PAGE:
• Focus peaking. This is very useful in movie mode or in macro.
  • Zebras. Another nice addition for video. With that and the histogram, it is easy to adjust your exposure and avoid clipping the highlights when filming.
  • Custom settings. You can store three custom settings for fast switching. I have one set for my black and white, and two with my favorite videos settings.
  • Stabilization. That is something you get used to and forget. I am so used to it by now that I don't think about it anymore. I almost forget to put it in the list. It is really useful for night shots or when you want some movement in your photographs, but don't have a tripod with you.

What could be better on the LX100

  • The zoom. I wish you could put it in manual instead of always using the motorized zoom. Going from 24mm to 75mm takes around 3 seconds. I wish it was faster.
  • No touch screen. This is a part I never understood when the LX100 was launched. Maybe they put a standard screen to save battery life. If I compare with the GX7, which uses the same batteries, it lasts a lot longer on the LX100. I got used to the touch screen when I bought my first Micro 4/3 camera (Olympus OM-D E-M5). The main purpose for a touch screen, for me, is to select the focus point fast (or move it around fast). That is the only thing I am really missing on the LX100.
  • No tilting screen. You can't tilt the screen on the LX100. It is fixed. I am not 100% sure I would want a tilting screen though. In some occasions, I would like to have one but at the same time, it would add bulk to the camera. I can live without it, but it would be nice for low on the ground or overhead shots.
  • Filter and iA button. Not a big thing, but I would like to be able to assign functions to those two buttons. That could easily be done with a firmware update.
  • The screw mount position. If you screw a tripod plate, you can't open the battery and card door. I know there is not much room inside that camera but if they could move the screw hole to the left a bit, it would be great.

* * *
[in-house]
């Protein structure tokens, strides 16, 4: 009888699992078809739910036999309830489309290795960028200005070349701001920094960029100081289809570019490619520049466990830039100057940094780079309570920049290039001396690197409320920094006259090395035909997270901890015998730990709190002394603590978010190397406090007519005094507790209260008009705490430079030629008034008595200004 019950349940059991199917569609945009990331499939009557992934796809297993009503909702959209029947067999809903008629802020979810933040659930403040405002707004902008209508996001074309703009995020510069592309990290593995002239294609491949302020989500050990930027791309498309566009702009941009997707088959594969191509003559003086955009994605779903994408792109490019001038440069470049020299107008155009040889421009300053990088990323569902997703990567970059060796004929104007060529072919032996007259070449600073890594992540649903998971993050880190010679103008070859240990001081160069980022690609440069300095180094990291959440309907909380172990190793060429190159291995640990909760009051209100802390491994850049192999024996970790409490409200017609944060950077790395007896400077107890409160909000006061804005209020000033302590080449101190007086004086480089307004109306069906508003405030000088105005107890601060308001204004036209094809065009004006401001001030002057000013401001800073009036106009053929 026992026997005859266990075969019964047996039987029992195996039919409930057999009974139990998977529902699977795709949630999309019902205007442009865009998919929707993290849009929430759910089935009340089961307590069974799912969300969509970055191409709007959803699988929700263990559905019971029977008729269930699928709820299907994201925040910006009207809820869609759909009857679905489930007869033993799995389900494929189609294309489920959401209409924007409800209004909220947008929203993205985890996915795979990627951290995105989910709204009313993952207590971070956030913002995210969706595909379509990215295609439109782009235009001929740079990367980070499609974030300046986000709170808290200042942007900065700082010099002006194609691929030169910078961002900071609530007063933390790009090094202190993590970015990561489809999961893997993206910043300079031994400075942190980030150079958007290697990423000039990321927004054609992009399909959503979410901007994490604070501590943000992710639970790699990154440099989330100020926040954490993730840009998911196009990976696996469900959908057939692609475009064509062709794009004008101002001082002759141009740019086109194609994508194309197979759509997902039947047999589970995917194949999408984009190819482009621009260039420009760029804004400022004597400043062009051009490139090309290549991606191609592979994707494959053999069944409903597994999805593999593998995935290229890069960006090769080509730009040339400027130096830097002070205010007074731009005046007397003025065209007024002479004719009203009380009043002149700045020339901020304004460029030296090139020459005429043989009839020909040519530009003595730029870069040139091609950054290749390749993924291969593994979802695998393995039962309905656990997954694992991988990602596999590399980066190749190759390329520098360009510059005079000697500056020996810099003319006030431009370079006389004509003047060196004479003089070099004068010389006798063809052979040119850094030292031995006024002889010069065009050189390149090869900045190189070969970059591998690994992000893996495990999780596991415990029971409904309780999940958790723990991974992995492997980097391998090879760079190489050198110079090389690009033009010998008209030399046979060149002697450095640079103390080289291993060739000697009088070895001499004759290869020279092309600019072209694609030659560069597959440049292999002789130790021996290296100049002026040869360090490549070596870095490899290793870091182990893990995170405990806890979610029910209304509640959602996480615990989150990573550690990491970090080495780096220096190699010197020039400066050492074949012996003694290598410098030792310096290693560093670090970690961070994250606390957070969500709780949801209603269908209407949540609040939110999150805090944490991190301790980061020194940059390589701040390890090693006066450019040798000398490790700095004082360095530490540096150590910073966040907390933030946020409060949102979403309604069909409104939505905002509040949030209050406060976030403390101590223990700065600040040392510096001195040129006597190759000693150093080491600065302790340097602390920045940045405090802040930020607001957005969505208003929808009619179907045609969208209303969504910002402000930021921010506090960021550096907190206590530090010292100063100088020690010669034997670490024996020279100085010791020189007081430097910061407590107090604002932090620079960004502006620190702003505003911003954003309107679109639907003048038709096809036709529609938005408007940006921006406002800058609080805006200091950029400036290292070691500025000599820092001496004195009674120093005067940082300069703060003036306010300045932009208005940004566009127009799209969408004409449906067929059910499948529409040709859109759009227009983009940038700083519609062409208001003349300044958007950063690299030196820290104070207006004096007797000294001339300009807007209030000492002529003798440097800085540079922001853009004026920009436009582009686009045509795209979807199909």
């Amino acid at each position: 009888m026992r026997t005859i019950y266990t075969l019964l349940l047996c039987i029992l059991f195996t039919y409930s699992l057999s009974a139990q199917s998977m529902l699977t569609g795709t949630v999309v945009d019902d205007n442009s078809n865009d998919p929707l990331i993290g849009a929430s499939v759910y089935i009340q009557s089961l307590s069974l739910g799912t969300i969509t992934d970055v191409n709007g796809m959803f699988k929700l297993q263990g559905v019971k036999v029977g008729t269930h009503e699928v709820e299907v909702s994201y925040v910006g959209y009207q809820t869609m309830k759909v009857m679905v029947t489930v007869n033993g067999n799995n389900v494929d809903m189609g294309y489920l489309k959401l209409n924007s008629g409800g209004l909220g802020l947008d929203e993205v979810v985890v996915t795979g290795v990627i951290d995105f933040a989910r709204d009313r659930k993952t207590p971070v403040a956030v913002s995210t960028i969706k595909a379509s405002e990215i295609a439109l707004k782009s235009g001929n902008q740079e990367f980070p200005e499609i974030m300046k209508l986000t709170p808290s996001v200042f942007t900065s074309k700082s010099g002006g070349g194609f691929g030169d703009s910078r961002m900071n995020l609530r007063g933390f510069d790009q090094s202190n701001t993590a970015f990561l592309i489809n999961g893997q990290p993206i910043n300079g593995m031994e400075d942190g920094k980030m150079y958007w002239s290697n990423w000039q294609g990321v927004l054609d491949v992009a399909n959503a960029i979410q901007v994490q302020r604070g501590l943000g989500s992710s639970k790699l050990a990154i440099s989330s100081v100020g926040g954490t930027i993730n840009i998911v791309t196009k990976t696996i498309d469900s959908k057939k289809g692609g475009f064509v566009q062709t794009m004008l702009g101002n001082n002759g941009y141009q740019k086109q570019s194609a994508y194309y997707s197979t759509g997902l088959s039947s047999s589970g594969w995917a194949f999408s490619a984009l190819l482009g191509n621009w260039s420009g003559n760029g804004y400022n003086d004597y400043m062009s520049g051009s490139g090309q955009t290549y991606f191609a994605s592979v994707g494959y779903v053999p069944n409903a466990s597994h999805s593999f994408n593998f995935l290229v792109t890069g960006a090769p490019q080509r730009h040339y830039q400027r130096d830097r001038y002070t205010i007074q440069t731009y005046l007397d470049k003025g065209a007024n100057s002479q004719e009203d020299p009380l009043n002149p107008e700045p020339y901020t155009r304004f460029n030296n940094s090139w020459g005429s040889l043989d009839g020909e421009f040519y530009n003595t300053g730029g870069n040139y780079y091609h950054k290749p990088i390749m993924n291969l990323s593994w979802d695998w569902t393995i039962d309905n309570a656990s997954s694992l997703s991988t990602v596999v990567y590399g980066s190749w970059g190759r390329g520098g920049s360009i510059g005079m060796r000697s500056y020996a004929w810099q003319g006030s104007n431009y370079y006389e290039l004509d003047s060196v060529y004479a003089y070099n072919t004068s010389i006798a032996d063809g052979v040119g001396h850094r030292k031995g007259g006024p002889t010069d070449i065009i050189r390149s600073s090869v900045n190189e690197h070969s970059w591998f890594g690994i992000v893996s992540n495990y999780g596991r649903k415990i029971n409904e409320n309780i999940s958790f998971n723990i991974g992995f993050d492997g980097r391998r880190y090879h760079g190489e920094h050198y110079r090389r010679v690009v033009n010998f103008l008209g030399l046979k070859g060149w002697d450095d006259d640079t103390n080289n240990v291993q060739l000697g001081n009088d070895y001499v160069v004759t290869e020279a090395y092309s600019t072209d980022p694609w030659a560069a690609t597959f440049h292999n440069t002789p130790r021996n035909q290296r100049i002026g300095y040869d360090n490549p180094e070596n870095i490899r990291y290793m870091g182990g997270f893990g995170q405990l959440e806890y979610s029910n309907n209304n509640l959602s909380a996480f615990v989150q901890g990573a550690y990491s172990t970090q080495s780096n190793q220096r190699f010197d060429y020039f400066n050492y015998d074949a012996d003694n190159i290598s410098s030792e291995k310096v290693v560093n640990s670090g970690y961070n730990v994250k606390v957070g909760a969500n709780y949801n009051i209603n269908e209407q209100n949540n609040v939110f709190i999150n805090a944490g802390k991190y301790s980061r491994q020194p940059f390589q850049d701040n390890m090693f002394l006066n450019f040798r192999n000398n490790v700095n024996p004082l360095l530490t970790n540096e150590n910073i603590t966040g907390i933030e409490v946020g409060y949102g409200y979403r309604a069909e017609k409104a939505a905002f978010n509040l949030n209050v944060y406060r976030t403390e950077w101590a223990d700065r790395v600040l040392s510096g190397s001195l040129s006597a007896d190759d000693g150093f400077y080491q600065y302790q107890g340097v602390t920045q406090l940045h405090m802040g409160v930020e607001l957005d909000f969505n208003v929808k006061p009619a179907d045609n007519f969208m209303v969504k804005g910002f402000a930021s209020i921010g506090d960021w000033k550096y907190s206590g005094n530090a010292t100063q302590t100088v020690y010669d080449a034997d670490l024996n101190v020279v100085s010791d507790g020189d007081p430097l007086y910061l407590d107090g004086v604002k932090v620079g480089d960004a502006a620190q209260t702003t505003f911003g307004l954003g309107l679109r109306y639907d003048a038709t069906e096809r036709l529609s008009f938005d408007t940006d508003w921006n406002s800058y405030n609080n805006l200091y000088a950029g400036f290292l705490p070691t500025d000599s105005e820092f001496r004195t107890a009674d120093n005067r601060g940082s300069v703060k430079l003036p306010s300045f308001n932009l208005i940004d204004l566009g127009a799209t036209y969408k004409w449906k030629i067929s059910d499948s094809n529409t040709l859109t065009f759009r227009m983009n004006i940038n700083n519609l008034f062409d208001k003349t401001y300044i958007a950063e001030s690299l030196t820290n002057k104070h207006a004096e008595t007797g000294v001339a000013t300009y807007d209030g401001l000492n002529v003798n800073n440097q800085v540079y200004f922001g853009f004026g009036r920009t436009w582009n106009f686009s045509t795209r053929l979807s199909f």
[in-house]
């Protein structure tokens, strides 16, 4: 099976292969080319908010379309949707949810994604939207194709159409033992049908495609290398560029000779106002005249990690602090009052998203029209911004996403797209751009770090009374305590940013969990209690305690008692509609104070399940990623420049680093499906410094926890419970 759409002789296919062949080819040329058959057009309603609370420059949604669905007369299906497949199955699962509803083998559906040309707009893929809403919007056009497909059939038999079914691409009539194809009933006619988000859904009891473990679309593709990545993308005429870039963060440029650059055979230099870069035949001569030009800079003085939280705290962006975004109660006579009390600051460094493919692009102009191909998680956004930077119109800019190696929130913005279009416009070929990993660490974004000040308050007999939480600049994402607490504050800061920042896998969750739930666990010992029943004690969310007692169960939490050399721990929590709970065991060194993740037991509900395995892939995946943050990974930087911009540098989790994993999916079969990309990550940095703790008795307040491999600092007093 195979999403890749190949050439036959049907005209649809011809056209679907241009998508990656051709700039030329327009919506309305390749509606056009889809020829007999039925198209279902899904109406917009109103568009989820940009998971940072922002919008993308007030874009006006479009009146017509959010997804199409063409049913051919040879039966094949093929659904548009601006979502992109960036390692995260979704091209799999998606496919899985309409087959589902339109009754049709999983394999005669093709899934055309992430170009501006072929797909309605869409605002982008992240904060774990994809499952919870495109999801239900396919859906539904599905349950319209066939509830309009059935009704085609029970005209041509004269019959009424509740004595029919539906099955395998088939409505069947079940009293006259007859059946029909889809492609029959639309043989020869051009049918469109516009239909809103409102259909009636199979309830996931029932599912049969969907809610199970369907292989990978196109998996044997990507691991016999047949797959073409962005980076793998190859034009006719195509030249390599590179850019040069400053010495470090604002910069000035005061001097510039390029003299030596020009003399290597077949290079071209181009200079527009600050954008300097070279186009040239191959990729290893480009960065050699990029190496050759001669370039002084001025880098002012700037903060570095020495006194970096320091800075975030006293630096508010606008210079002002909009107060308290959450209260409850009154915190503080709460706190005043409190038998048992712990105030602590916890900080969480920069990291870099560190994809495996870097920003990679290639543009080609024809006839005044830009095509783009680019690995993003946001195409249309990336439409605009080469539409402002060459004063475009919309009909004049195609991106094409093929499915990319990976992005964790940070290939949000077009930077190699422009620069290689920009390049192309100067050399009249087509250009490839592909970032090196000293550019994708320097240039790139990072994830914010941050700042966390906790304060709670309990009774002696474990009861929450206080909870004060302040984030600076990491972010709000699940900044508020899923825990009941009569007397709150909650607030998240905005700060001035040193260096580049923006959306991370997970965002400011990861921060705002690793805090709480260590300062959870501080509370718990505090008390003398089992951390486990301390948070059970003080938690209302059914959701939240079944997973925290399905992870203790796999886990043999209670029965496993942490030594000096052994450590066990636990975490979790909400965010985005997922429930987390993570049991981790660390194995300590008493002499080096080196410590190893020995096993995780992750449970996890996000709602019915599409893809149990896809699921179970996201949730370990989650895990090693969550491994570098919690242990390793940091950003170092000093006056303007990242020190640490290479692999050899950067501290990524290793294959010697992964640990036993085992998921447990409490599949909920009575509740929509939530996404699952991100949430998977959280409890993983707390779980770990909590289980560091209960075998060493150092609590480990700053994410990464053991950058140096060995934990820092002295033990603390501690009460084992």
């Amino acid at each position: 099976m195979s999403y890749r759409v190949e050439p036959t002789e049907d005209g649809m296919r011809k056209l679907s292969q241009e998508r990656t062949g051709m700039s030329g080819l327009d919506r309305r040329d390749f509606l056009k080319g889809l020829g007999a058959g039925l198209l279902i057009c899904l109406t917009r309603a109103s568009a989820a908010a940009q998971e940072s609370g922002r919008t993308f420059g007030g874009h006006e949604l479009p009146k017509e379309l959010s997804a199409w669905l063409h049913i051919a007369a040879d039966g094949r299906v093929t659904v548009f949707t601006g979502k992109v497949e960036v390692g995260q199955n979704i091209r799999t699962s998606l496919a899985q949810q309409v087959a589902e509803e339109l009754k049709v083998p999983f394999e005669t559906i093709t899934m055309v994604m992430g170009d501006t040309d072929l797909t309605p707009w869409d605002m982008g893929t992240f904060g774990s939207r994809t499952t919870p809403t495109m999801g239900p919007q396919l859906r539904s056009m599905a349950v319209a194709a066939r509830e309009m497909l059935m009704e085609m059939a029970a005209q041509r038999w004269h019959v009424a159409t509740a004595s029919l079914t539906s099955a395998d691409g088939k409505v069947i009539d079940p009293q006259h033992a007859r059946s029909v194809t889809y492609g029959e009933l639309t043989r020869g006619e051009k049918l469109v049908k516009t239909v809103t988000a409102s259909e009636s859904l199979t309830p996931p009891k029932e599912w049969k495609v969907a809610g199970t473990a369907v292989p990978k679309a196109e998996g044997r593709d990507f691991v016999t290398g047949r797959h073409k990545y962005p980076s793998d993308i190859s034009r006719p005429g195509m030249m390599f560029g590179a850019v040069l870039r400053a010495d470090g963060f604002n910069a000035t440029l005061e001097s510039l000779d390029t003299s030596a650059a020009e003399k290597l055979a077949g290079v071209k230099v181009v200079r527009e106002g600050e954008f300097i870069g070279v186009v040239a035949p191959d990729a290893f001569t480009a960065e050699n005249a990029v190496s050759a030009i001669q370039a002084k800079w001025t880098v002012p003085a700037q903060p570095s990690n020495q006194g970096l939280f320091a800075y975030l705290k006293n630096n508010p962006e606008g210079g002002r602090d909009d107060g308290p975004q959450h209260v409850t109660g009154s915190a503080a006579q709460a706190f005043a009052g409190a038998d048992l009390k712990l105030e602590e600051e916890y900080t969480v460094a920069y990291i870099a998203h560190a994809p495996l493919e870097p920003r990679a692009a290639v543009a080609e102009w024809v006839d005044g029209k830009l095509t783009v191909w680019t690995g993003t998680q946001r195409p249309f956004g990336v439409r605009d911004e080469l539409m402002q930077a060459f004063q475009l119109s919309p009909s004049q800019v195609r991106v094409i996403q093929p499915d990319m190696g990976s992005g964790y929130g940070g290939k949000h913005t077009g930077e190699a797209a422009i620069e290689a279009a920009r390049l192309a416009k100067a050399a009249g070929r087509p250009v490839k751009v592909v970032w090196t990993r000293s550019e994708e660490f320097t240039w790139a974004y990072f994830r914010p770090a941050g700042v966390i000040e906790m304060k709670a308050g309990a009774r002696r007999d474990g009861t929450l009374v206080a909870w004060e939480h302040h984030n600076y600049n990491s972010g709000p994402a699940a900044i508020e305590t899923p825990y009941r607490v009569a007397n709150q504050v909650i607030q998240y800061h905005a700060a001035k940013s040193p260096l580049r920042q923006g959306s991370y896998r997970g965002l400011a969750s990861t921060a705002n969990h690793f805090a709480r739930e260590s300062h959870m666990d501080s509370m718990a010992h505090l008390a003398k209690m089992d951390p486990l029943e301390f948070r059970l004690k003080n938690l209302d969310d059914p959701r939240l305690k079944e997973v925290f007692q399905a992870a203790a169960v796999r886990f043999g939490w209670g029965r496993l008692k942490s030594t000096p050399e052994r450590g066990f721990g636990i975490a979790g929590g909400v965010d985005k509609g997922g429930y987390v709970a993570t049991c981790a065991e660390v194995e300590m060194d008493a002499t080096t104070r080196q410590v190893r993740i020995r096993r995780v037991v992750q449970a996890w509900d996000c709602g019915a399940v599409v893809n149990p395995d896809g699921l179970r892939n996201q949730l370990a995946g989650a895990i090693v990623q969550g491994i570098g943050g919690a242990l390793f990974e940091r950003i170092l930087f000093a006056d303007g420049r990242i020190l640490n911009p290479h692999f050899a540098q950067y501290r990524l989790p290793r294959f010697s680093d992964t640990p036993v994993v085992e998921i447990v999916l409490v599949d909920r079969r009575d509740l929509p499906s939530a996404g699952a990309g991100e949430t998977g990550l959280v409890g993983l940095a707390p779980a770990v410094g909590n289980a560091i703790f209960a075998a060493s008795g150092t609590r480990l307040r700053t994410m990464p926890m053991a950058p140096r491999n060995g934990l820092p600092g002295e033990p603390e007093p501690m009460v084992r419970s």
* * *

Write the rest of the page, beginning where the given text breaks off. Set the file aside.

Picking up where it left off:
• 15 minutes record time. In 4K, you can only record for 15 minutes. I think they put this limitation to avoid sensor overheating. Having all that technology in a small package leaves no room for heat dissipation.

Wish list for the LX100 Mark II

I thought about that and seriously, my wish list for a LX100 Mark II is quite short: a touch screen. That's it. It is the only thing missing from that camera (for me). Maybe a manual zoom or a way of decoupling it.

What could be nice is the new rumored sensor from Panasonic. We might see that in the GX8 this summer. You can't say no to better ISO performances. Slow motion 4K video would be fun too. Longer record time would be nice. An ISO ring would be good, but I have no idea where they could put it.


I bought my first DSLR in 2003 and it was slow, bulky and noisy. 11 years later, it's phenomenal to see how fast the industry evolved. I know that we often put too much importance in the gear and that vision is better. With a tool like the Panasonic LX100, a photographer has no reason to say he cannot render his vision. That little camera brought me back the joy and fun of making photographs. I seldom leave the house without it. It allows me to record memories and to express my artistic vision. I like the versatility of the LX100. In case you did not get it already, after six months, I am still in love with that camera.